(1) Is God willing to prevent evil, but not able? Then he is not omnipotent.
(2) Is he able, but not willing? Then he is malevolent.
(3) Is he both able and willing? Then whence cometh evil?
(4) Is he neither able nor willing? Then why call him God?The original quote is attributed to Epicurus.
So essentially the quote breaks down two binomial statements "Is God able to prevent evil?" and "Is God willing to prevent evil?". I think both statements are interesting but irrelevant.
Personally I wouldn't make assertions about the first statement (can God prevent evil). I don't find myself compelled to believe that he can or not. The fact that God created the Devil and thus Hell by opposing Gabriel has been rehashed by many people. It's the contradiction that by shining light one creates shadows. In the mathematical sense it's the assertion that the positive integers automatically create the negative ones (i.e. solve x + 1 = 0). Whether he has the mythical force or not is somewhat irrelevant to me.
The interesting bit is the second statement (is God willing to prevent evil). Personally, I don't think he'd be much of a God if he did prevent evil. It's almost the same assertion as "should a parent prevent any harm to their child, even if it means inhibiting their freedoms" or then looking at the subsequent statement "at which point does a parent do more harm by inhibiting freedoms". To look at it an alternate way, I once read a fascinating book that asserted that the faith was basically isomorphic to thermodynamics. To paraphrase that somewhat, as time proceeds linearly the world proceeds into disorder and no assertion within the system can improve this. The universe is a massive sorting machine of souls into good and evil, and the gears of that machine are existence on the earthly plane. You cannot have saints like Mother Theresa without sinners like Hitler.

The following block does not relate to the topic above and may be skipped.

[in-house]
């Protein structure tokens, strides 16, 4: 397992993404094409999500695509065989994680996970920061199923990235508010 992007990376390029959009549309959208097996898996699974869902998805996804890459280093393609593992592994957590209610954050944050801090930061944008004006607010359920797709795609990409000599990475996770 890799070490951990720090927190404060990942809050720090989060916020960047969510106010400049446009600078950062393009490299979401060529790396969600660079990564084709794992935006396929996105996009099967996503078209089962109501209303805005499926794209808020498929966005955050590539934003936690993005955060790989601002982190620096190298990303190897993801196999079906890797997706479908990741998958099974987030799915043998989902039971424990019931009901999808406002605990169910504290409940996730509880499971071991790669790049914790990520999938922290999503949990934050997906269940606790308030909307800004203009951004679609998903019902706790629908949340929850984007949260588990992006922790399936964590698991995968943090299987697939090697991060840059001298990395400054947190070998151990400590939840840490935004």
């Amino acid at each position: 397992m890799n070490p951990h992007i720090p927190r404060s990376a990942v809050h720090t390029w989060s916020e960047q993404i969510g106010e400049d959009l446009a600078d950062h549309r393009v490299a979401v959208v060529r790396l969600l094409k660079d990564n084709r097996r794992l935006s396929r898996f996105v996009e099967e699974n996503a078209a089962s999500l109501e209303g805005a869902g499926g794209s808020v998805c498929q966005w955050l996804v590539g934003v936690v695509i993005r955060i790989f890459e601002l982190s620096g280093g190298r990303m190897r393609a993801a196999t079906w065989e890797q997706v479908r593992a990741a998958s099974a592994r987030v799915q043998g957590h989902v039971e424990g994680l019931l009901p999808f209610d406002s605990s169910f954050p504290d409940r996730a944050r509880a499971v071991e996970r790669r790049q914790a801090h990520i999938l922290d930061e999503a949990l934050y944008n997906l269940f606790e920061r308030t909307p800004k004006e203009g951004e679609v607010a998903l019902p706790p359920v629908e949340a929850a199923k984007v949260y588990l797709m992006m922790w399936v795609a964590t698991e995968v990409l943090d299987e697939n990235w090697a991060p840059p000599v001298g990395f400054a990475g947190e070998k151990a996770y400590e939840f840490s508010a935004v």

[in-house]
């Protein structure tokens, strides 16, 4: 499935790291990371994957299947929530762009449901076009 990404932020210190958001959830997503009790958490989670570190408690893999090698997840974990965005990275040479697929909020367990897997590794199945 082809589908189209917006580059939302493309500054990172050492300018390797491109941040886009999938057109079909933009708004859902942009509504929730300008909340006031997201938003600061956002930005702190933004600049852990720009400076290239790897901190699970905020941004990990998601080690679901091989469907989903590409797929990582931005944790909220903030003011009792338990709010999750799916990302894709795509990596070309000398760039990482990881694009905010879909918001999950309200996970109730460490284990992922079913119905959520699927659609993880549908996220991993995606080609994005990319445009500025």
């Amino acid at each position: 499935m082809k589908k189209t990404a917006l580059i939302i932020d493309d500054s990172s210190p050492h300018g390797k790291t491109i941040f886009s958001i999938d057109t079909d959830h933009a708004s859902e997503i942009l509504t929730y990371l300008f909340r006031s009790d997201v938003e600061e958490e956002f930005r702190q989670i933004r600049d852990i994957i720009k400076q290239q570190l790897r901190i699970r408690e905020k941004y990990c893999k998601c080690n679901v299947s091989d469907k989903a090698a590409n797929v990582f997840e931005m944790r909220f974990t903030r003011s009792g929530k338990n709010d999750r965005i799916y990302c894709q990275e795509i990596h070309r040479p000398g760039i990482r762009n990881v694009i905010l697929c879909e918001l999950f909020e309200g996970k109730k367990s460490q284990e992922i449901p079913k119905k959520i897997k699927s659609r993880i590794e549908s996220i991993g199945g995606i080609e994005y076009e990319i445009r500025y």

Looking at it alternately (i.e. in the Newtonian force sense), the force caused by good or evil is always influenced by a natural acceleration towards disorder. That is, the same act of good has less net force as the universe tends to a disordered state. That means as an individual who wishes to influence the world positively, you need to amplify your "mass" as you will never have the "acceleration" that evil does. It is always easier to hate, to distrust, to envy... If it wasn't easier to do evil then doing good wouldn't be so meaningful. If the world that we lived in was Heaven then there would be no conflict, no development, no "sorting".
I sincerely do not understand how a God who interfered and artificially made the world a positive place would be a good thing. We need pain and suffering to make our lives meaningful, however that comes about. That doesn't mean we have to like it, but I don't find quotes like Epicurus made in any way meaningful, personally.